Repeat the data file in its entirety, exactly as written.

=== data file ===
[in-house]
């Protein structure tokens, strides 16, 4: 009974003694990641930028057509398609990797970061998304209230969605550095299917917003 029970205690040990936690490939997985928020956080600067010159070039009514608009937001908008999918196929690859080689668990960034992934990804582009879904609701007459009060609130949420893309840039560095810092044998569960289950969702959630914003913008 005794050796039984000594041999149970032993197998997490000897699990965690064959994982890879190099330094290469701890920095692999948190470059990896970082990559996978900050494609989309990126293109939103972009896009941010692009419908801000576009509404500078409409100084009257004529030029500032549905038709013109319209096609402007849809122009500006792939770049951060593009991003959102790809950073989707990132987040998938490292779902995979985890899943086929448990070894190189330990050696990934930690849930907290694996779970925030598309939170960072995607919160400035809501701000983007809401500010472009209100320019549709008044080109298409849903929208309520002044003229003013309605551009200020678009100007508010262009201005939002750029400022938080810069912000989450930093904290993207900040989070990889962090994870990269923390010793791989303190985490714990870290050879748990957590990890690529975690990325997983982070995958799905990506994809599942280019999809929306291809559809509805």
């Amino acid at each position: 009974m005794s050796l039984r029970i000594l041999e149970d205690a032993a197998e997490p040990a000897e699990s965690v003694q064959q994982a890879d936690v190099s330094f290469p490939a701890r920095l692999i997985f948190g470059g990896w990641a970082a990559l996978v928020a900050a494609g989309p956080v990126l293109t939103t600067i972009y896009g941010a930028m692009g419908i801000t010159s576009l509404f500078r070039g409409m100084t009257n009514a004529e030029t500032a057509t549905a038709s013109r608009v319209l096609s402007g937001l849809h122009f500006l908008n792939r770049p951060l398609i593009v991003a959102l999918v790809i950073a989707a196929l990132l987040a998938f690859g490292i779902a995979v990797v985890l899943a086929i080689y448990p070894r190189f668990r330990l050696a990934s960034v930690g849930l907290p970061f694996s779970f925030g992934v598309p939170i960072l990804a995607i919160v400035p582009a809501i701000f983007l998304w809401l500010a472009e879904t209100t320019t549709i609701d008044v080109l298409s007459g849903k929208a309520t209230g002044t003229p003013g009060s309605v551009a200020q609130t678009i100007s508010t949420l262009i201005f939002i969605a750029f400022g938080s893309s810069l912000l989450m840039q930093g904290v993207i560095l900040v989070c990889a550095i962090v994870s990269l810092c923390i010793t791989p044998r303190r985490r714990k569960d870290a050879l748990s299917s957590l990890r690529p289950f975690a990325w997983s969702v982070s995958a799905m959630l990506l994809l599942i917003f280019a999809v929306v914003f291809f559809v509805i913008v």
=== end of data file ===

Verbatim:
[in-house]
């Protein structure tokens, strides 16, 4: 009974003694990641930028057509398609990797970061998304209230969605550095299917917003 029970205690040990936690490939997985928020956080600067010159070039009514608009937001908008999918196929690859080689668990960034992934990804582009879904609701007459009060609130949420893309840039560095810092044998569960289950969702959630914003913008 005794050796039984000594041999149970032993197998997490000897699990965690064959994982890879190099330094290469701890920095692999948190470059990896970082990559996978900050494609989309990126293109939103972009896009941010692009419908801000576009509404500078409409100084009257004529030029500032549905038709013109319209096609402007849809122009500006792939770049951060593009991003959102790809950073989707990132987040998938490292779902995979985890899943086929448990070894190189330990050696990934930690849930907290694996779970925030598309939170960072995607919160400035809501701000983007809401500010472009209100320019549709008044080109298409849903929208309520002044003229003013309605551009200020678009100007508010262009201005939002750029400022938080810069912000989450930093904290993207900040989070990889962090994870990269923390010793791989303190985490714990870290050879748990957590990890690529975690990325997983982070995958799905990506994809599942280019999809929306291809559809509805």
């Amino acid at each position: 009974m005794s050796l039984r029970i000594l041999e149970d205690a032993a197998e997490p040990a000897e699990s965690v003694q064959q994982a890879d936690v190099s330094f290469p490939a701890r920095l692999i997985f948190g470059g990896w990641a970082a990559l996978v928020a900050a494609g989309p956080v990126l293109t939103t600067i972009y896009g941010a930028m692009g419908i801000t010159s576009l509404f500078r070039g409409m100084t009257n009514a004529e030029t500032a057509t549905a038709s013109r608009v319209l096609s402007g937001l849809h122009f500006l908008n792939r770049p951060l398609i593009v991003a959102l999918v790809i950073a989707a196929l990132l987040a998938f690859g490292i779902a995979v990797v985890l899943a086929i080689y448990p070894r190189f668990r330990l050696a990934s960034v930690g849930l907290p970061f694996s779970f925030g992934v598309p939170i960072l990804a995607i919160v400035p582009a809501i701000f983007l998304w809401l500010a472009e879904t209100t320019t549709i609701d008044v080109l298409s007459g849903k929208a309520t209230g002044t003229p003013g009060s309605v551009a200020q609130t678009i100007s508010t949420l262009i201005f939002i969605a750029f400022g938080s893309s810069l912000l989450m840039q930093g904290v993207i560095l900040v989070c990889a550095i962090v994870s990269l810092c923390i010793t791989p044998r303190r985490r714990k569960d870290a050879l748990s299917s957590l990890r690529p289950f975690a990325w997983s969702v982070s995958a799905m959630l990506l994809l599942i917003f280019a999809v929306v914003f291809f559809v509805i913008v």